E-mail can be a cost-effective marketing tool, but is it always the lowest cost option? You’d be hard pressed to find a bigger email fan than I, but sometimes there are more cost-effective ways to reach an audience. It depends on who you want to reach and how optimized your efforts are. Here’s a tale of two marketing plans, along with some guidelines to help you determine the best course of action, be it search, banners, email, or a mix.
We’ll focus on cost per order (CPO), the simplest, most valuable metric. CPO is a “success” metric; unlike deliverability, opens, and clicks, it directly addresses the bottom line. Below, the numbers we’ll use for analysis. They’ve been changed to protect the innocent, but the ratios mirror results I’ve seen with clients.
- Product A:
- Q3 search: $266
- Q3 email: $3,653
- Q4 search: $180
- Q4 email: $2,242
- Product B:
- Q3 search: $261
- Q3 banners: $360
- Q3 email: $59
Product B has the lower average CPO. But is it the more successful product? Should marketer B shift her entire marketing budget to email? Has marketer A optimized as much as possible? Should he drop email from his mix?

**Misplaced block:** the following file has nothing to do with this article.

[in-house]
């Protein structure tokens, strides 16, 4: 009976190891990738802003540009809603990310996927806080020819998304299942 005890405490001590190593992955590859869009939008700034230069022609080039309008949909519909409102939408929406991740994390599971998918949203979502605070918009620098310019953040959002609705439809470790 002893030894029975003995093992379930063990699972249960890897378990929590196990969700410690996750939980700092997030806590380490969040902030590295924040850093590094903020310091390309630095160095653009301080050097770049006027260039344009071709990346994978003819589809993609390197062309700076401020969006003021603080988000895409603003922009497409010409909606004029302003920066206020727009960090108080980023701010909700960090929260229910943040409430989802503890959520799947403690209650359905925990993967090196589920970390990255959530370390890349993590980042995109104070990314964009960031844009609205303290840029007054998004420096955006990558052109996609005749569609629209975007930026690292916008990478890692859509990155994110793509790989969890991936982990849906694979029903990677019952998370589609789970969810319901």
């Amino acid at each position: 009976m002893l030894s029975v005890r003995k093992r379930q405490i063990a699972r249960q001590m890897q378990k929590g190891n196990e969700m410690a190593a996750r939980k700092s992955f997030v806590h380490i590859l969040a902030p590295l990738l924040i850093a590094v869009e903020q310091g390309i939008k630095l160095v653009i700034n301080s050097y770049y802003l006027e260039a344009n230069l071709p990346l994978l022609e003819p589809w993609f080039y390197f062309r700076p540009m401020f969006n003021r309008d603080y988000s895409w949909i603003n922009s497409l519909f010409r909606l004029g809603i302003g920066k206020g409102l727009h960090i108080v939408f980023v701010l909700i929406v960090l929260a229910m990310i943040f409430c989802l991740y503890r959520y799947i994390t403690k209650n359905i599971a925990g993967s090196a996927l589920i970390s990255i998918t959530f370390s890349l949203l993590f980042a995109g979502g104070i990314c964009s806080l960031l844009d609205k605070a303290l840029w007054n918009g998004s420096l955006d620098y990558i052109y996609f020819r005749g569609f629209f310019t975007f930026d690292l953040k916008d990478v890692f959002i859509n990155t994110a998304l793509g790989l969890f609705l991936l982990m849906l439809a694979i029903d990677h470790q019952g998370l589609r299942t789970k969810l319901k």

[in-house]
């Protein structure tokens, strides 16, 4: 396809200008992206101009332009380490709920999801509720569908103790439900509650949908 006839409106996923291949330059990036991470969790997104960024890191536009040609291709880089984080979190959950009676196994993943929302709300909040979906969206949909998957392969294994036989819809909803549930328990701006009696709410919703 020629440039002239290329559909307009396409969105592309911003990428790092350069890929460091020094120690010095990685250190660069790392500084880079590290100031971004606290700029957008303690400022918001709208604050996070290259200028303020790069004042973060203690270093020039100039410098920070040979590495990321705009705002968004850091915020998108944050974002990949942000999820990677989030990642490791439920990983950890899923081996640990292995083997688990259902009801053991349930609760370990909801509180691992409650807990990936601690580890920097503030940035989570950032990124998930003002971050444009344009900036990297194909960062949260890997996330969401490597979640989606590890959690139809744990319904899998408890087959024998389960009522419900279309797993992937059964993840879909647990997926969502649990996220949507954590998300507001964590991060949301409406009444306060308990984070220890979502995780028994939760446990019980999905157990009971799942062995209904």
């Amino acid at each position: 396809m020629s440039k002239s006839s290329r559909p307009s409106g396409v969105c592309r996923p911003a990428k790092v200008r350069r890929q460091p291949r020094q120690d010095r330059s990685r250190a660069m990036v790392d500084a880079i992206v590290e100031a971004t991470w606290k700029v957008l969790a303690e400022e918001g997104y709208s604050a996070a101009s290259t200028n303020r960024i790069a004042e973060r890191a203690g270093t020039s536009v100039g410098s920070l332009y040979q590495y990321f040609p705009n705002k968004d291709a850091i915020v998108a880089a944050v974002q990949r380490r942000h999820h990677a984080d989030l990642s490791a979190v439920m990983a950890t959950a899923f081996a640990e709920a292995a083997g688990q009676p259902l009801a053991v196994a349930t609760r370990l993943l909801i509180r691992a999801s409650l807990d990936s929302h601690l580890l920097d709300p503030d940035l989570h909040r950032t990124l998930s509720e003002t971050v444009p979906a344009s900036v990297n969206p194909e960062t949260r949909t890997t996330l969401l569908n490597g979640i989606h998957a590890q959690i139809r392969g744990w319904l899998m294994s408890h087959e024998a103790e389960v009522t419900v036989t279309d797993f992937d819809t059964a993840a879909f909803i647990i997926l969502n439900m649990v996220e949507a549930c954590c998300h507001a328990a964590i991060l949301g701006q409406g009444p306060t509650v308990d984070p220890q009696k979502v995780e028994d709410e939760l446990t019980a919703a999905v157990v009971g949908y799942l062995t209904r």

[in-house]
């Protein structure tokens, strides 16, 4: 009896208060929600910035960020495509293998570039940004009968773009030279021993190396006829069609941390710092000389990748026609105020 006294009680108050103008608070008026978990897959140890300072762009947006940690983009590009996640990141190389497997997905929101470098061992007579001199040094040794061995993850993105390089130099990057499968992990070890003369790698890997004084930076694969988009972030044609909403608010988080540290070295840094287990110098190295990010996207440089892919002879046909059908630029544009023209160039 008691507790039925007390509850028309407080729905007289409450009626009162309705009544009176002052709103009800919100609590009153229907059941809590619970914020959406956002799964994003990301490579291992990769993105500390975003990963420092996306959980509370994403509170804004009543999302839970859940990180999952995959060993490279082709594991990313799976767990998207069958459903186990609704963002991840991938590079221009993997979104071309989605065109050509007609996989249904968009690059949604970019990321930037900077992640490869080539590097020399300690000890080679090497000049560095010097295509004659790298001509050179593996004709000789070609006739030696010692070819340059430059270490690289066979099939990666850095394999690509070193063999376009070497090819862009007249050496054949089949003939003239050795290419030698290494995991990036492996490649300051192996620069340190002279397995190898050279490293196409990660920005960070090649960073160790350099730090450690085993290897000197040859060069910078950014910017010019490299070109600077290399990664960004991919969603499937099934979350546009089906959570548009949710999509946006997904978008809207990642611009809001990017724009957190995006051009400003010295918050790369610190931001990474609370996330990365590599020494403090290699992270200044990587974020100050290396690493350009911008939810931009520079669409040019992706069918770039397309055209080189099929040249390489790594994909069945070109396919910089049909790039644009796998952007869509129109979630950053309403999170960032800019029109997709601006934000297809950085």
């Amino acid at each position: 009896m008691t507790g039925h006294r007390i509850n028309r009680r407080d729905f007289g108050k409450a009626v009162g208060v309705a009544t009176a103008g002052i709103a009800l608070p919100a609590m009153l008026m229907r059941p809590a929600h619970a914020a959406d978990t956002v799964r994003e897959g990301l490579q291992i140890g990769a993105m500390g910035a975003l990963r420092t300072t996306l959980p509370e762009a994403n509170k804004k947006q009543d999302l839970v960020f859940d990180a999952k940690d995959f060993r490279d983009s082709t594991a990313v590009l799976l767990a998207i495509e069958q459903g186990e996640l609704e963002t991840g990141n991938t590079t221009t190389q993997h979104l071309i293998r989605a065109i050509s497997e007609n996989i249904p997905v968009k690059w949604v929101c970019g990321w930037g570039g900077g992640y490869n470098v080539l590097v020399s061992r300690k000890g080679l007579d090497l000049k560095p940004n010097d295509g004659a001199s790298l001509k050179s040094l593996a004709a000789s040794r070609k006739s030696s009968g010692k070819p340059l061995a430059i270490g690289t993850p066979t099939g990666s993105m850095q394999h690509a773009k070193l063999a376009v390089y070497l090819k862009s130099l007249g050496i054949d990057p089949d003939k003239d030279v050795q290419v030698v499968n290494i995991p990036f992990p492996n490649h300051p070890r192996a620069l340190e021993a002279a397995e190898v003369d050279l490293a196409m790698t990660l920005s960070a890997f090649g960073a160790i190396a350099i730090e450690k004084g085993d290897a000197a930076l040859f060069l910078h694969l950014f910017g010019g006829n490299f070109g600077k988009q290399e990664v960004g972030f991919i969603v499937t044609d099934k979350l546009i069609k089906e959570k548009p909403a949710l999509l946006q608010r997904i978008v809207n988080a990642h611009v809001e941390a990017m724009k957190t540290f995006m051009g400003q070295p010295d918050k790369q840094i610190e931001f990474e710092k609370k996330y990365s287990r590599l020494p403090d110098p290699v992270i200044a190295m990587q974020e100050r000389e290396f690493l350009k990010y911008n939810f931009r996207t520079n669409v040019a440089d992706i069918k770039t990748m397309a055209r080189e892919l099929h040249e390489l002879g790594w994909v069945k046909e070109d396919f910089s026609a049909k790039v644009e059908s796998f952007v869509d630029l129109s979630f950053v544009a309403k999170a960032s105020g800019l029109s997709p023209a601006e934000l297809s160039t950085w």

Determine Acceptable CPO
Instead of looking for the lowest CPO, calculate a reasonable CPO for your product.
If you sell small-ticket products for which repeat business or renewals are common, the goal is often to break even on the initial sale, with the CPO equal to revenue per order (RPO). This way, all renewals and additional business are pure profit. If you sell larger ticket items with no expectation of repeat business, you must ensure the CPO is below the RPO to make a profit.
If product A’s average sale/lifetime client value is $10,000 and product B’s is $100, product A has the better return on investment (ROI). But if average sales/lifetime client values are reversed, B has a better ROI.
You must also take product life cycle into account. Launch a new product, and you’ll probably need both to build awareness and educate potential customers to get the sale. That will likely inflate the CPO. It’s sometimes a necessary evil of a product launch, but it may pay off in the long run. As you learn more and optimize, you may get down to a very profitable CPO.
Another issue: learning the best ways to market a new product. In the beginning, you might see higher overall CPOs. As you test, analyze, and optimize, you should be able to lower the CPO.
If you market an older product or a commodity purchase, you’ll still strive to improve results. Tests are easy to conduct online, and results come in relatively quickly, often without significant costs.
Improving Marketing Plan A
In the above example, marketer A optimized well. In both channels, the CPO dropped by about one third in just a quarter. Better segmentation and targeting and more effective creative are just two means to accomplish this. Though it’s unlikely such dramatic drops will continue, the trend is good.